Here is something for your consideration outside of fundamentals.

I ran a MonteCarlo simulation using VentureSim in Excel to try and model the coming returns on FUN. The way VentureSim's V_NORMAL function works is that you input a mean and a standard deviation and it will randomize an integer within a normal distribution according to your parameters.

The first thing I did was collect 5 years of historical weekly prices and ran some descriptive statistics:

I then converted the weekly mean and standard deviation into monthly ones which resulted in a monthly arithmetic mean of 3.2%. At this point you would then input your mean and standard deviation into the V_NORMAL function and let it work. However I decided not to use the historical standard deviation but rather the implied volatility from FUN's coming call options.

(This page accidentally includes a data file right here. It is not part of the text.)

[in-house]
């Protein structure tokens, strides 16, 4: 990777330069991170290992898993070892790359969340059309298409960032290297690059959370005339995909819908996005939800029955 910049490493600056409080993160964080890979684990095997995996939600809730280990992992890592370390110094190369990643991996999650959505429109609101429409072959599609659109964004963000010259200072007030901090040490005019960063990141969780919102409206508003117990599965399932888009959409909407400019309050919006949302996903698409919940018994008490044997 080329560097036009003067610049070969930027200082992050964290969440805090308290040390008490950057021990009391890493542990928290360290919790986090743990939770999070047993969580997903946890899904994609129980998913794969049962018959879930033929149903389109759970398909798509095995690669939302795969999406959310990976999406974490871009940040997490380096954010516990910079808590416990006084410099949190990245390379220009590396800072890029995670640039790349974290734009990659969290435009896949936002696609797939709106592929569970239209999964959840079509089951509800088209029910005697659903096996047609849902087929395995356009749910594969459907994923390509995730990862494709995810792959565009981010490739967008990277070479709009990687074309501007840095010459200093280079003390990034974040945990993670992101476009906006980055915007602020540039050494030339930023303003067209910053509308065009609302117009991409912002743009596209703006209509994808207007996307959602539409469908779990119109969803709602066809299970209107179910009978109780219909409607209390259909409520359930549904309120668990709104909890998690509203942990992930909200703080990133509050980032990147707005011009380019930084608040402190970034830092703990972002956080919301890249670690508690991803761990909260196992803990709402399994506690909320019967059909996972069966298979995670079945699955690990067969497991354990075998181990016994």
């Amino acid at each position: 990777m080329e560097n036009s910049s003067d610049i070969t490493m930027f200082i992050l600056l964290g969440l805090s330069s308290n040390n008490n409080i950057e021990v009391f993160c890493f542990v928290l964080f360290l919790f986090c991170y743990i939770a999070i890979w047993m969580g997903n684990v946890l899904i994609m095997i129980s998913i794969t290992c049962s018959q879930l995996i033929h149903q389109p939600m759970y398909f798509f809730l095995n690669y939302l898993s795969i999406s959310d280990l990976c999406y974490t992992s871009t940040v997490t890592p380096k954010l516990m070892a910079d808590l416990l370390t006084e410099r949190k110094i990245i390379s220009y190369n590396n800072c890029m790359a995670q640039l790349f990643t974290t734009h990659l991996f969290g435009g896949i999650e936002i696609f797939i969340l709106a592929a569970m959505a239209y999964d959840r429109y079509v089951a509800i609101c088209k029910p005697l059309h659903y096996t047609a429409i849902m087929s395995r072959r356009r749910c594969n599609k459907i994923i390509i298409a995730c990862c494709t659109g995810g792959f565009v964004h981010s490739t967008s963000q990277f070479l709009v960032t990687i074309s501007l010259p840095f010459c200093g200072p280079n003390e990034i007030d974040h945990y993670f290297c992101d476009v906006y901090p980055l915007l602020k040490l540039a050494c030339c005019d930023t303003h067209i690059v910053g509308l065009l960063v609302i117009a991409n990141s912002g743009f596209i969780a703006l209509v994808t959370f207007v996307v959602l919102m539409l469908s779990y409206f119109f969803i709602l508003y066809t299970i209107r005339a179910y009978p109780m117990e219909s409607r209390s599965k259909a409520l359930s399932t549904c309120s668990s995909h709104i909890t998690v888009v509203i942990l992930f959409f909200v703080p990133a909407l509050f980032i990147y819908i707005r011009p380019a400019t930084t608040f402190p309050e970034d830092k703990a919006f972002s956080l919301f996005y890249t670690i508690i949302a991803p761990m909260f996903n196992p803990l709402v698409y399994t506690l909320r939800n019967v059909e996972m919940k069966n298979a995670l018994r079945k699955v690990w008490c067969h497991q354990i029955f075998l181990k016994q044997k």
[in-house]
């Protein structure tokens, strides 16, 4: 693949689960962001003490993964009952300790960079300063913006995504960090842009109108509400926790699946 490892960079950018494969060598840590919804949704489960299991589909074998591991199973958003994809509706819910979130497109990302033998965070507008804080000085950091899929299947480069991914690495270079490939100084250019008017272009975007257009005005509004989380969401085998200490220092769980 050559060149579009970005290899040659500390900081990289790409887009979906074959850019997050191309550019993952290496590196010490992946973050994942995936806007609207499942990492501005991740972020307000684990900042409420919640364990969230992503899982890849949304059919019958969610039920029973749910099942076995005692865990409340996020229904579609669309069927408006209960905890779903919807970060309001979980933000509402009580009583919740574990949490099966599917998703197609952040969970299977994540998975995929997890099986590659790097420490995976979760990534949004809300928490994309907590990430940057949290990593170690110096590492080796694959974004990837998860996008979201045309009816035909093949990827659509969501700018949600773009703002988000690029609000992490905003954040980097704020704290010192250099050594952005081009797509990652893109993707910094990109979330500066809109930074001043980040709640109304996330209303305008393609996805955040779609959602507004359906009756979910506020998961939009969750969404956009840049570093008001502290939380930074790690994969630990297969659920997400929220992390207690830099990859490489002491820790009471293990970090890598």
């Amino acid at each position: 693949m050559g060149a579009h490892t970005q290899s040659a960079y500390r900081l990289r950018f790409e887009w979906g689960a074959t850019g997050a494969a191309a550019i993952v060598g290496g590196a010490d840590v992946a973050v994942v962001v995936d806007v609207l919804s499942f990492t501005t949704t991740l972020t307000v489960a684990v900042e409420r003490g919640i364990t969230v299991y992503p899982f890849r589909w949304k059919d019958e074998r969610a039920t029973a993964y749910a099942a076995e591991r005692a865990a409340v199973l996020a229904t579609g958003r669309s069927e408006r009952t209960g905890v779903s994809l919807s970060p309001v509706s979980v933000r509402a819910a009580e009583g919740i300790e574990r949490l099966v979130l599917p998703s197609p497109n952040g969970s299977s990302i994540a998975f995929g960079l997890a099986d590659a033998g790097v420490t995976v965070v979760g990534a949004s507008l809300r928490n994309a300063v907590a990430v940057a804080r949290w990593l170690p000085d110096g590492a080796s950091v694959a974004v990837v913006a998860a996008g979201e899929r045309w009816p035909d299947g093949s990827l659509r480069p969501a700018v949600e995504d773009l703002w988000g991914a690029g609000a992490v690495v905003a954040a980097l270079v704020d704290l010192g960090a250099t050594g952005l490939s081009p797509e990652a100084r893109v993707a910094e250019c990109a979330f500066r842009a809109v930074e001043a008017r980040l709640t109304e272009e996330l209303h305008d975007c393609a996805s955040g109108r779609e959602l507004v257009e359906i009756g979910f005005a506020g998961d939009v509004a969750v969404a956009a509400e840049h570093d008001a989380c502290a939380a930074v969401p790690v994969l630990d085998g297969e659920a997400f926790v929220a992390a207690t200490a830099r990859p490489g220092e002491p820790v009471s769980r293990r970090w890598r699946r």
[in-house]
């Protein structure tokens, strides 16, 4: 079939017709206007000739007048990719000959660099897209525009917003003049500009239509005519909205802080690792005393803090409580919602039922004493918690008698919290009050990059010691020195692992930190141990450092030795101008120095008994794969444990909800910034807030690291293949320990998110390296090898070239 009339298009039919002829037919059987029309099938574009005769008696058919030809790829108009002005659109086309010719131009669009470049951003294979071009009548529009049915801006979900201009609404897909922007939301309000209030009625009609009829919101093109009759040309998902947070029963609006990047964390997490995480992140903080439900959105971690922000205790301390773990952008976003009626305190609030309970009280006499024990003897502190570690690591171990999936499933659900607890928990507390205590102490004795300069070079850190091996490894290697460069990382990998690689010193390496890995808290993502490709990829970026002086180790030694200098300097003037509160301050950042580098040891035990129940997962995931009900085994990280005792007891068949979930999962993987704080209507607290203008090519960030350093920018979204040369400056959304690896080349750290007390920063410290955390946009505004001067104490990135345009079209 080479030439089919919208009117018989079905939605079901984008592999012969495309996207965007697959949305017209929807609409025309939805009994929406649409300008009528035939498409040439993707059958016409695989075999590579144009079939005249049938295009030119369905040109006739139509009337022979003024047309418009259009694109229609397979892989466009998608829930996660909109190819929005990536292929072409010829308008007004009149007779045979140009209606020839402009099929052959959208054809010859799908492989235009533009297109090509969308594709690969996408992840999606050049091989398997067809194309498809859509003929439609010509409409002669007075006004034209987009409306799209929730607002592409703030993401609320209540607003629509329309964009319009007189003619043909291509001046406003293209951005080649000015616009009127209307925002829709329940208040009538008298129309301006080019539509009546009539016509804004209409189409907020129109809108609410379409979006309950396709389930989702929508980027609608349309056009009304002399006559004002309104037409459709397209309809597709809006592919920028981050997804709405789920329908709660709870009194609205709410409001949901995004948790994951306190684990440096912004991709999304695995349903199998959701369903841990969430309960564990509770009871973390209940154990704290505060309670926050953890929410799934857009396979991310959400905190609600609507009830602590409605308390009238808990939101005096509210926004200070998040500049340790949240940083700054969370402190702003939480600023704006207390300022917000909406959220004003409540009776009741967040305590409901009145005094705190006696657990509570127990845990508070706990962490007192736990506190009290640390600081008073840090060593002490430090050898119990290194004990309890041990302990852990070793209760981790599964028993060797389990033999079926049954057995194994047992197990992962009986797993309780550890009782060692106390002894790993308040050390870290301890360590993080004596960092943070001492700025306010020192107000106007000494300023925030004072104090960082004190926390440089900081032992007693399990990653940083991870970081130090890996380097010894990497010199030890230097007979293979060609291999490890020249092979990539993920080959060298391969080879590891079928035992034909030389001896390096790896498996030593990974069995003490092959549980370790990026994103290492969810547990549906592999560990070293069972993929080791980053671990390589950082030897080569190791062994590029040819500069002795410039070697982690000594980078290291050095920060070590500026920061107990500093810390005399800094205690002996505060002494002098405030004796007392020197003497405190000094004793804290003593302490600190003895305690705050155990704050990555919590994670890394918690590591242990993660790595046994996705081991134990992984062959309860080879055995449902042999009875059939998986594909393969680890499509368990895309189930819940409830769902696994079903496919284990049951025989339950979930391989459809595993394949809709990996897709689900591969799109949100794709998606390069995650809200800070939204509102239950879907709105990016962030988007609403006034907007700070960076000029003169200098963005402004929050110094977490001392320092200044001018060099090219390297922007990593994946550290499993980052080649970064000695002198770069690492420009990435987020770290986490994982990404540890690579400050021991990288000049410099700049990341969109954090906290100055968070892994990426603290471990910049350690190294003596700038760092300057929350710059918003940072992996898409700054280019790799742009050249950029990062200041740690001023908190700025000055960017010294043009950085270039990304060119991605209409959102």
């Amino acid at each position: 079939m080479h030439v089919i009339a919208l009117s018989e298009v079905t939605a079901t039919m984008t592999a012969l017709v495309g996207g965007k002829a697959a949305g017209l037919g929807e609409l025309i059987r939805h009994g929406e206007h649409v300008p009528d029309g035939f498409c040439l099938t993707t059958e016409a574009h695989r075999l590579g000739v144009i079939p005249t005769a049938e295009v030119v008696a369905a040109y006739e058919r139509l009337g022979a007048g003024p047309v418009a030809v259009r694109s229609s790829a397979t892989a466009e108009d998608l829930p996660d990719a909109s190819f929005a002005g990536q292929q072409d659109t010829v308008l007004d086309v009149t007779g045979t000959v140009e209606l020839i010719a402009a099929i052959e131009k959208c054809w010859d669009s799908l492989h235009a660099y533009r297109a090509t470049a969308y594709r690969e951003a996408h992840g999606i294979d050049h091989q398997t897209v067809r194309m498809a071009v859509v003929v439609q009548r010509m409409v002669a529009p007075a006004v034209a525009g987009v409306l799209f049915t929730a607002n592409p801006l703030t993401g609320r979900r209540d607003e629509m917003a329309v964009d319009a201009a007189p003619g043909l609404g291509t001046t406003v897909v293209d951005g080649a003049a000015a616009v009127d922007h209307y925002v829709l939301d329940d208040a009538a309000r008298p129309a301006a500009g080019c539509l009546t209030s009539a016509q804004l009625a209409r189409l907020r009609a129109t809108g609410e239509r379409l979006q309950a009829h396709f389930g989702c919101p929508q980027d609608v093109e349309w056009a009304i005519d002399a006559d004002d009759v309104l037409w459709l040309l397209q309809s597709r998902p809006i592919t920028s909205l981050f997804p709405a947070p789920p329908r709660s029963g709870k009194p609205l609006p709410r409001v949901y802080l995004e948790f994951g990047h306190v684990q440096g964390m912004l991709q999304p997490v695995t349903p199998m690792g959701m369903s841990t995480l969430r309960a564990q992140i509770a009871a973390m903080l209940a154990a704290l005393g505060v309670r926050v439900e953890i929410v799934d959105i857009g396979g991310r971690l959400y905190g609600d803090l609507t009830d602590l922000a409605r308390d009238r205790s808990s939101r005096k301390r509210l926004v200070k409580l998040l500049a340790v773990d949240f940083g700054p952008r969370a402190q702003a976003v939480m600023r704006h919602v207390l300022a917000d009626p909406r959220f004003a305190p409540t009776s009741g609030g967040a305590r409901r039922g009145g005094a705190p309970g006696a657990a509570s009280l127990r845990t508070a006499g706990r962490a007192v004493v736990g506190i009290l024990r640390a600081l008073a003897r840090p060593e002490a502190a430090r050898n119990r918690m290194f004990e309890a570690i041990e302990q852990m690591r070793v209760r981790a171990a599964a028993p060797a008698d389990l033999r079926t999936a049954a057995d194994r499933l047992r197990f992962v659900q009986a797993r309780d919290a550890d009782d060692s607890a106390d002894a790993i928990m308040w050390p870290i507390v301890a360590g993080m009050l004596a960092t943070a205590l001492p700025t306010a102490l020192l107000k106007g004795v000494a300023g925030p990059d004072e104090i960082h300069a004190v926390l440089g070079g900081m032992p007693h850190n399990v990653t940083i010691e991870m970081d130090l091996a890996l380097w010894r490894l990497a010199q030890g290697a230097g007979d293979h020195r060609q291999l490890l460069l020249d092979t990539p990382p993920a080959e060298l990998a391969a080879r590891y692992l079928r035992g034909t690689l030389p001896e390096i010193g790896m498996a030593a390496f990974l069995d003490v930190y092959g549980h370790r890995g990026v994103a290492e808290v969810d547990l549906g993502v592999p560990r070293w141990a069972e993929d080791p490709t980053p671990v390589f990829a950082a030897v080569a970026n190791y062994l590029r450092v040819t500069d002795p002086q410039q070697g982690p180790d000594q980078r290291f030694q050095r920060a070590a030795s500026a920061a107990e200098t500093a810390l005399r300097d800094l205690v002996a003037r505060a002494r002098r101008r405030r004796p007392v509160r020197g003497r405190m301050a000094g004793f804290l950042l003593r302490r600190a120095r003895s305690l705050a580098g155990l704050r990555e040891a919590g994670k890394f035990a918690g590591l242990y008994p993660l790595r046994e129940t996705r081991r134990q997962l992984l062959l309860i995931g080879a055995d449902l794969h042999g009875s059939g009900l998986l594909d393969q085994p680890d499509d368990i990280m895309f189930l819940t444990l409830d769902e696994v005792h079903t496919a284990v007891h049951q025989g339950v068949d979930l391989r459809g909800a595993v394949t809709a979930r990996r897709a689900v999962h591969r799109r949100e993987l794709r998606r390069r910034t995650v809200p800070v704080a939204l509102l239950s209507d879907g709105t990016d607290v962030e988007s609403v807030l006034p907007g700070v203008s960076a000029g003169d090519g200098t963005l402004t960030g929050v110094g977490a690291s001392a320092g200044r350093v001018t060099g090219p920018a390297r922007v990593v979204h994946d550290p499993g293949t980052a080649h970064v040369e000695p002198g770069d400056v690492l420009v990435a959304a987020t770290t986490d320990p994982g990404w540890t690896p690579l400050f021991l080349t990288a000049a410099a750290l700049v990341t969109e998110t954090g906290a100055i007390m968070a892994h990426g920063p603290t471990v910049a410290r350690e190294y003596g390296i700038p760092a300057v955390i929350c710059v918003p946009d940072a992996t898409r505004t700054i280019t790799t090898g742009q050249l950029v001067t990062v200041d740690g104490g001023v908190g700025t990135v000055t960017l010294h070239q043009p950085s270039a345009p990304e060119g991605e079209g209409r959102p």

For example, FUN's June14 $55 Call has an implied volatility of 21.78%. I divided that number by twelve to come up with a monthly implied volatility of about 1.8%.

The return in period 1 (June) uses the June14 call, period 2 (July) uses the July14, period 3 (August) uses July14, and finally period 4 (September) uses the September14 call's implied volatility. All of these were from the $55 strike price.

Running the simulation 10,000 times, I came up with the following:

Obviously the past does not imply the future and nothing beats fundamental analysis, but these types of things are great for different thinking points.

If you have any suggestions on other ways to create a simple stock return simulation model or have found an error in my method, please leave a comment!

**Disclosure: **I am long FUN.